Study objective: To discriminate the effects of body fat reduction on improvements in peak aerobic capacity made following exercise training during cardiac rehabilitation.
Design: Observational, prospective study.
Setting: Outpatient cardiovascular health center at regional academic center.
Patient interventions: Peak oxygen uptake (pkVo2), percent body fat, lean body mass (LBM), and other anthropometric measures were assessed before and after a 3-month program of cardiac rehabilitation and exercise training in 500 consecutive cardiac patients following a major coronary event. Baseline pkl=V:o2 was corrected for LBM (pklV:o2 lean) and compared with posttraining values.
Results: Following exercise training, percent body fat decreased 5% from 26.2±8.0 to 24.8±7.5 (p<0.0001), and LBM increased 1% from 61.3±12.5 to 61.7±11.8 kg (p=0.02). pkVo2 increased 16% from 16.0 ±4.1 to 18.5±4.8 mL/kg/min (p<0.0001), and pkVo2 lean increased 13% from 21.7±5.3 to 24.6±6.0 mL/kg/min (p<0.0001). Isolating the effects of reduction in body fat, we discern that these changes contributed to 0.3 of the 2.5 mL/kg/min increase in pkVo2 or 12% of the increase in pkVo2 observed.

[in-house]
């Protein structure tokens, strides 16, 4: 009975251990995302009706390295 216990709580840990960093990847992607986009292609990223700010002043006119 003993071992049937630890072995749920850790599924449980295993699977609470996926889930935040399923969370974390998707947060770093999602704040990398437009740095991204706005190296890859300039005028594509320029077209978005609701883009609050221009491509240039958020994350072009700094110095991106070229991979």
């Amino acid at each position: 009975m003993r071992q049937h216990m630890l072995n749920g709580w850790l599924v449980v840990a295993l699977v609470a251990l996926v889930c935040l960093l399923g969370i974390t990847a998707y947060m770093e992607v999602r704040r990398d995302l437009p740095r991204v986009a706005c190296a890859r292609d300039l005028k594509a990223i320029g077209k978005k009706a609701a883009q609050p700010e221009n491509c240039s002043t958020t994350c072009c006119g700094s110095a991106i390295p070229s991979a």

Conclusions: Changes in body composition, as a consequence of dietary and exercise modification, contribute to 12% of the "observed" improvement noted in weight-adjusted peak aerobic capacity following cardiac rehabilitation and exercise training. Changes in pkVo2 lean should be used by investigators to assess the singular effects of exercise conditioning alone.